As a non-destructive editor, how can PT be used to prep files for mastering? Additionally, upon import, PT breaks a stereo file into 2 separate L & R files in the "Audio Files" folder. This, to me, seems like an unnecessary and undesired processing of the file when mastering. And then, to get the file(s) out of PT and back into a true stereo format to be mastered, you would have to bounce to disk, again an unnecessary and undesirable (at least IMO) process in the mastering stage.

    In order to make a destructive, permanent change to a file in PT, you have 3 options:

    1. Bounce to disk
    2. Consolidate selection
    3. Process a region selection with an Audiosuite plug in

    None of these seem to me like an efficient way of doing any prep, work, or finalization in the mastering room. Isn't there better, more dedicated "mastering" software and hardware out there for these purposes? Maybe some of our moderators can clarify here....

    To me, it seems that PT would ONLY be useful in a mastering room to lay out tracks and quickly move things around in order to audition the flow of one track to the next, and thus construct a template for the layout of the CD. But again, I profess complete ignorance as to what happens in a mastering room, as I've never attended a mastering session. Just looking for a little clarification, but please keep sushi's original topic in mind. This is his thread, not mine.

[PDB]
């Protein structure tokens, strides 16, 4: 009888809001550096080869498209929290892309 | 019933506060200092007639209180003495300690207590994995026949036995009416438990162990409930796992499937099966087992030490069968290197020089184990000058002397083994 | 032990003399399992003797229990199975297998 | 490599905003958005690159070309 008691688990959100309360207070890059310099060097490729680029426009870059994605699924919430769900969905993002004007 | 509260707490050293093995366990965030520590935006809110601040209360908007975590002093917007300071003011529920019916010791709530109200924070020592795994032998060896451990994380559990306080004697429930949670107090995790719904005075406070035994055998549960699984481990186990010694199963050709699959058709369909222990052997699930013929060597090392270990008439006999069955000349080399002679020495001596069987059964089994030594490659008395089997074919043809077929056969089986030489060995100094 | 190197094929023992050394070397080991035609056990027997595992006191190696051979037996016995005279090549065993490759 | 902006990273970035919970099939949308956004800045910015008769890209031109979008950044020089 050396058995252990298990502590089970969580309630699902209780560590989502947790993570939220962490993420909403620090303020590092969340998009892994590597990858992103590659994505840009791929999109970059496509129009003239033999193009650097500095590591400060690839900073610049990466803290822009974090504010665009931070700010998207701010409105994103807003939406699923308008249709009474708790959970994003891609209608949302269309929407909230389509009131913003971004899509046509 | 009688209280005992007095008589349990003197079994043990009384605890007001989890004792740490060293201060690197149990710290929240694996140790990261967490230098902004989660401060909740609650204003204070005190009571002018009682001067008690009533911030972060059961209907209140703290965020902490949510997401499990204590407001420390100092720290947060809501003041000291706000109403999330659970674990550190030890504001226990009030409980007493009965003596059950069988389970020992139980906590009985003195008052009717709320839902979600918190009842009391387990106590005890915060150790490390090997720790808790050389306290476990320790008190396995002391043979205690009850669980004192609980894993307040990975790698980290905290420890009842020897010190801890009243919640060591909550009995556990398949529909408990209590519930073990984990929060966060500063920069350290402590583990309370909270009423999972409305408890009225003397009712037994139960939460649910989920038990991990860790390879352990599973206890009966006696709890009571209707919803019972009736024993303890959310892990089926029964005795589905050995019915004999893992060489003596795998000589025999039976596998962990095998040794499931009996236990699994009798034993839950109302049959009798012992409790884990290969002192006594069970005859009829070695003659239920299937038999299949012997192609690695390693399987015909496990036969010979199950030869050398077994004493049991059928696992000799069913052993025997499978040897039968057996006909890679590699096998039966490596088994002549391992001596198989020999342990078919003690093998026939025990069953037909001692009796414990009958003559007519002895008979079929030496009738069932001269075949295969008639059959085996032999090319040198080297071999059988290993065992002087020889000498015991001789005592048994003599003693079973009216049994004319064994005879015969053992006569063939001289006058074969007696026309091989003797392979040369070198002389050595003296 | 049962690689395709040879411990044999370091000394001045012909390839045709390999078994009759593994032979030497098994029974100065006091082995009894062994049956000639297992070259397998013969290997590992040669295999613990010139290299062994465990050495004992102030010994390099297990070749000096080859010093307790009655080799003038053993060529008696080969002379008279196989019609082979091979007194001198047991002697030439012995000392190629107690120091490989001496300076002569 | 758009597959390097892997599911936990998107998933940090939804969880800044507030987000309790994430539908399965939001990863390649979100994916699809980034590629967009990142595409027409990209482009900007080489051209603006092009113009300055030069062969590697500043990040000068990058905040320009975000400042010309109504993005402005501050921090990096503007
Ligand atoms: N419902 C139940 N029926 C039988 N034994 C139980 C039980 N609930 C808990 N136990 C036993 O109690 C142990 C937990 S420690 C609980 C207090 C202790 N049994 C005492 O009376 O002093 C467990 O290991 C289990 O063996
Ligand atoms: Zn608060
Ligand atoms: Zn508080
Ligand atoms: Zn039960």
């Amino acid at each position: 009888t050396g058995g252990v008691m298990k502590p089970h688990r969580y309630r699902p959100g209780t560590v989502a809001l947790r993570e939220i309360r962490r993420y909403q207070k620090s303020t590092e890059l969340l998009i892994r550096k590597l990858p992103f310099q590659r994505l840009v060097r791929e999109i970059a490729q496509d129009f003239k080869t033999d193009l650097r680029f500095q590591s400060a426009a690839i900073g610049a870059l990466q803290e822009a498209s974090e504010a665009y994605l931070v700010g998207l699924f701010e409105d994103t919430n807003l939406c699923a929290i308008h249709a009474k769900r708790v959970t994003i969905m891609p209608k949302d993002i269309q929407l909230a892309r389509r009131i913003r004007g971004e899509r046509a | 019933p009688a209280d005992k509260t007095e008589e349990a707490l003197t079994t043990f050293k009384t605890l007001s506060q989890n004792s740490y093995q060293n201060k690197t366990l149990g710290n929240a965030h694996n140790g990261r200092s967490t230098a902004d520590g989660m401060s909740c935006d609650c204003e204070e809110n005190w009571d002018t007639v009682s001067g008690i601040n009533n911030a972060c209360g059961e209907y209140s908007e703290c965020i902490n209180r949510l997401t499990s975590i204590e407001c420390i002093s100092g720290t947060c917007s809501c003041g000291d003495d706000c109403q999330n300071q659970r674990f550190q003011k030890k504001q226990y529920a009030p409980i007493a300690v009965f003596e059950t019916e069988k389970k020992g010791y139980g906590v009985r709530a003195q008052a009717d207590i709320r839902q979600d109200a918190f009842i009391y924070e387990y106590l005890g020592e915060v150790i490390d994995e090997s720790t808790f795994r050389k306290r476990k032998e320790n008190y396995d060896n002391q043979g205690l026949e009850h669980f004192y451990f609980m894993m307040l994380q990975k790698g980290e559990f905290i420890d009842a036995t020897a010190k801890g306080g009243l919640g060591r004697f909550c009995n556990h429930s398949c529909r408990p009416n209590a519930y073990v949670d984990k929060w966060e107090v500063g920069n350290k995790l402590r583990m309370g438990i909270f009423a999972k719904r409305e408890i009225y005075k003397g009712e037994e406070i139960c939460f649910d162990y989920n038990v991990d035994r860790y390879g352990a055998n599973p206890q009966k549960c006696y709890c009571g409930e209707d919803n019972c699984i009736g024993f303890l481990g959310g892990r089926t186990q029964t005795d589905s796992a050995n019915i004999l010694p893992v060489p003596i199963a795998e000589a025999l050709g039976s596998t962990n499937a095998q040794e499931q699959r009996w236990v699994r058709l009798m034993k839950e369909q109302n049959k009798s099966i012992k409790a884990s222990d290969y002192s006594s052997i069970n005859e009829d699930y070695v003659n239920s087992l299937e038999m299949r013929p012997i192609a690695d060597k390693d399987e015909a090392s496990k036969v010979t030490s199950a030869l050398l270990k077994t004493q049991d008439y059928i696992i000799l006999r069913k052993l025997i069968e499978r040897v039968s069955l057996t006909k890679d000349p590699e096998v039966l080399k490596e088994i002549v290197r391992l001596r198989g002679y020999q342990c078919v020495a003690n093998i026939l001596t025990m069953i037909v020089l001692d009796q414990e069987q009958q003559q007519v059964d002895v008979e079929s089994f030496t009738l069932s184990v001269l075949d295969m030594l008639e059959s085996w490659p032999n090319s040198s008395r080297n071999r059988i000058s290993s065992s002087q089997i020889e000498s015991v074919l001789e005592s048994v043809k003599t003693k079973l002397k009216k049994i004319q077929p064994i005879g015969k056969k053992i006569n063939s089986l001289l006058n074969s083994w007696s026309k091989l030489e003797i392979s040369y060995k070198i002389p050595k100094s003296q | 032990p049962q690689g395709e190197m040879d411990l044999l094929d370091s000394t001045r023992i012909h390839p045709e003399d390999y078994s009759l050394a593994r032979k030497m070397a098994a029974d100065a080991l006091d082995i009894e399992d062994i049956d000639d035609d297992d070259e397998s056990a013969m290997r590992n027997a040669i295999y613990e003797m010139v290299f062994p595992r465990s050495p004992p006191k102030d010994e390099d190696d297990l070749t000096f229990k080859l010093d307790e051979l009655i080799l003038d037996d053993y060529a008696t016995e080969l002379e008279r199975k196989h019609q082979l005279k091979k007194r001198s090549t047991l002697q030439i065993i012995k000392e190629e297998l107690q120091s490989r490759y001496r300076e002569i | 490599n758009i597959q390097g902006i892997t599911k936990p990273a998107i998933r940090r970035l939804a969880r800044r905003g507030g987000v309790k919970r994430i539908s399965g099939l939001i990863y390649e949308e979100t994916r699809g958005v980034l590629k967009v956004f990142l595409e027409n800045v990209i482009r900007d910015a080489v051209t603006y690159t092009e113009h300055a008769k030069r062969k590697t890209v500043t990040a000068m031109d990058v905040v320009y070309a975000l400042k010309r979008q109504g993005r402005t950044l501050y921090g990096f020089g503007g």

10. JerryTubb

    JerryTubb Guest

    Jamie, sounds like you've got a really good grasp of Pro Tools' capabilities.

    My main disagreement, is with your "absolute" statements.

    "solely"

    "rendering it useless"

    "unnecessary and undesirable"

    "ONLY be useful"

    Pro Tools is a very flexible audio environment, can be used in Mastering work, except for pq editing and disc burning... what's so hard about understanding that?

    This statement however rings true:

    "I profess complete ignorance as to what happens in a mastering room, as I've never attended a mastering session."

    Then why are you giving advice in a Mastering forum ?
     
  11. soundfarm

    soundfarm Guest

    Perhaps Pro Tools would be better suited for stem based mastering? I am not an avid pro tools fan, (just not wild about the user interface), but I certainly see pro tools gaining tracktion in that area. Just a thought.

    -Soundfarm
     
  12. jdsdj98

    jdsdj98 Active Member

    Yep. Spent way too many hours honing my editing chops.